A considerably damaged late copy of the Salvator Mundi by Leonardo da Vinci has achieved €1m (with fees) at auction against an estimate of €10,000 to €15,000. Sold in an online Old Masters sale organised by Christie's Paris on 28 November, it represents an extraordinary price for a work by an unknown artist.
The painting, measuring 63.2cm by 51cm and executed on poplar panel is described as “Italian school, [around] 1600, after Leonardo da Vinci“, in the auction house's catalogue notes. If this date is correct, there is no way this work comes from the workshop of the artist, who died in France a century earlier.
According to Pierre Etienne, Christie's international director of Old Masters and 19th century, no forensic examination on the work's pigments has been conducted; rather a condition report was commissioned by the auction house. Signed by an independent restorer, Bernard Depretz, it indicates that there are “numerous small losses“, visible in the catalogue online, “on the red garment of Christ, on the beard, above the head, on the background and on the globe“. An ultraviolet examination shows several traces of restoration, but, according to the report, “as the important parts of the painting have not been altered, the painting can be considered to be in a very good state of conservation.“ The panel is also said to belong to a family in southern France, but comes without any record of a longer historical provenance.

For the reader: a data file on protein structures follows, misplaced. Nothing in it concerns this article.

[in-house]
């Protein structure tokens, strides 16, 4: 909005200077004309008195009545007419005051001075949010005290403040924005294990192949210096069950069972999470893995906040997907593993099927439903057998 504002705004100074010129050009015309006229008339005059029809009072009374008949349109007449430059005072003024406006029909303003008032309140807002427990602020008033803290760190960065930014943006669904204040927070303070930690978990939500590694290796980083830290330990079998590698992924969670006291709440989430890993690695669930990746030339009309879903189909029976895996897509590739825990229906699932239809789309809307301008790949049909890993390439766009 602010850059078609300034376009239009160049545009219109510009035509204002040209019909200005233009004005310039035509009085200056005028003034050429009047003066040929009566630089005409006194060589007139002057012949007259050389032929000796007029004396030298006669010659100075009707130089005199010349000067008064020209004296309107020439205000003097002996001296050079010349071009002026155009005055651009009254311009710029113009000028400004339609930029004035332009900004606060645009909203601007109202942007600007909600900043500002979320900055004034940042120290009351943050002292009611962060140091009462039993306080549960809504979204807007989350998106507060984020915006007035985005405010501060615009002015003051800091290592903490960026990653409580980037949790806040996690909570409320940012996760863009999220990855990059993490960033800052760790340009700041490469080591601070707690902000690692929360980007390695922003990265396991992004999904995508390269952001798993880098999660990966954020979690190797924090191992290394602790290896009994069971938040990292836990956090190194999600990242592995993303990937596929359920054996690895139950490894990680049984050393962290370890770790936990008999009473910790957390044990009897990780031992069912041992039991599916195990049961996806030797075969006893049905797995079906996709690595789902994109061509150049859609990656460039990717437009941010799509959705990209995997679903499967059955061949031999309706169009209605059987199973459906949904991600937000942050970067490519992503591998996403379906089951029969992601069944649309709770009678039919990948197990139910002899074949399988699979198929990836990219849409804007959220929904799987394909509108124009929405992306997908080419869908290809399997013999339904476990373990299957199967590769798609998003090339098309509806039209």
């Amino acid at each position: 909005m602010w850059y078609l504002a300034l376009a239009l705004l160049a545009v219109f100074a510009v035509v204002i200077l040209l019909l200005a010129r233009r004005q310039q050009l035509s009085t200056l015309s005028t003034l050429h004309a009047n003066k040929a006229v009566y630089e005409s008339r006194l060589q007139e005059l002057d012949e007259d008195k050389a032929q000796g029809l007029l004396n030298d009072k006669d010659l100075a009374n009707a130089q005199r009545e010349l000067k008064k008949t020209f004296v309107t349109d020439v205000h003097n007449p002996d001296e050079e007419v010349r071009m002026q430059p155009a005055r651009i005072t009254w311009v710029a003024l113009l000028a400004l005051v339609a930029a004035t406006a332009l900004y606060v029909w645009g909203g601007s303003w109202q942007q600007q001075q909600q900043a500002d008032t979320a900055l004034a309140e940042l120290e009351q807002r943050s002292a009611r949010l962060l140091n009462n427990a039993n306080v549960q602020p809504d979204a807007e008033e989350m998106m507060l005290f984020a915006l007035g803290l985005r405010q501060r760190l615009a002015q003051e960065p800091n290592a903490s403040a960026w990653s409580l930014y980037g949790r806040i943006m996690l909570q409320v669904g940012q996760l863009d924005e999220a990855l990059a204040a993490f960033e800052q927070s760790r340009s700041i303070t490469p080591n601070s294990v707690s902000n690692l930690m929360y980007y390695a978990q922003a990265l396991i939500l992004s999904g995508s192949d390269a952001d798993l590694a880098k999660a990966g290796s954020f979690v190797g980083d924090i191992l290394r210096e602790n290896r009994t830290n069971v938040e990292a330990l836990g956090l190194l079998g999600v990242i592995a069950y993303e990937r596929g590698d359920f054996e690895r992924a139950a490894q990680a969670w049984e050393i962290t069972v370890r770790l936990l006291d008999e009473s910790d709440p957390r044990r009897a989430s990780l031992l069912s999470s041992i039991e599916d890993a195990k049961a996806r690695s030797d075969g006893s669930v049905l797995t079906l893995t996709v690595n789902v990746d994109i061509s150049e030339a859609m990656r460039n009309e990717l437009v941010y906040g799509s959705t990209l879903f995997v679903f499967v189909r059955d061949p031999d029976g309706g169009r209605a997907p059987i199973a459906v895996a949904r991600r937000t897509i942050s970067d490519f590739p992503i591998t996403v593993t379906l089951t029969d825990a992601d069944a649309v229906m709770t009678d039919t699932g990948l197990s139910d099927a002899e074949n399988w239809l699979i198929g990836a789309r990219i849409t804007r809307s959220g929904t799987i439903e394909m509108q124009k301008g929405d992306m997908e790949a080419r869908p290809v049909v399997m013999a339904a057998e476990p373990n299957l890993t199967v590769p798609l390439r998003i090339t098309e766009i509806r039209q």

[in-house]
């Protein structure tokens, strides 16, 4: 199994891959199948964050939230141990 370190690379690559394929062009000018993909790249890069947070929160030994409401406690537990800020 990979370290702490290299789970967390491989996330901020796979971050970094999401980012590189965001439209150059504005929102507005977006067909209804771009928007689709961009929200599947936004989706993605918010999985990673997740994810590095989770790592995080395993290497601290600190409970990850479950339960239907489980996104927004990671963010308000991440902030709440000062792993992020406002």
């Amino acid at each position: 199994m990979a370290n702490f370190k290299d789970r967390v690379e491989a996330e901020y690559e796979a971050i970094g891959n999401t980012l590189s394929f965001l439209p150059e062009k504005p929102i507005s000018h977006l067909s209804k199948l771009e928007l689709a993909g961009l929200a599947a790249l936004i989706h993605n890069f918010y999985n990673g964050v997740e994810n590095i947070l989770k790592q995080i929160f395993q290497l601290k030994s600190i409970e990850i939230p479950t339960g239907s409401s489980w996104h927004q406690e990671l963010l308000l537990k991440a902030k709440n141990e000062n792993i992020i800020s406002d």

In his 2019 catalogue for his Leonardo show at the Louvre, Vincent Delieuvin, the curator for Italian painting, listed 22 known (and more-or -less faithful) copies of Leonardo’s Salvator Mundi—including this one. This version belongs to a "family" of three compositions. Of these, the one considered to be of the highest quality, has vanished since an auction sale in 1962. It could have been painted in Leonardo’s workshop, and was listed in the former collections of Richard Worsley and Victoria Alexandrina Hare and her husband Charles Anderson-Pelham, the Earl and Countess Yarborough, according to a photograph seen by The Art Newspaper. These three copies might be inspired by an intermediate composition, as they show the blessing right arm in a position and with a sleeve cuff similar to a preparatory drawing of a drapery, belonging to the royal collection in Windsor, which were corrected later by the artist.
The extraordinary price paid for this copy shows the power of attraction of the Salvator Mundi from the Cook collection, now the property of the Kingdom of Saudi Arabia, after having been bought in 2017 at Christie’s for $450m by Prince Mohammad bin Salman. The painting has not been seen since, contributing to an aura of mystery and fuelling rumours about its fate. “Everything about da Vinci triggers the wildest passions,“ Pierre Etienne says, recalling the €2.9m achieved by a 17th-century copy of the Mona Lisa by Christie’s in an online sale in 2021. It belonged to a collector and dealer, Raymond Hekking, who had bought it for the equivalent of €5 in southern France, and remained convinced, until his death in 1977, that it was the real thing.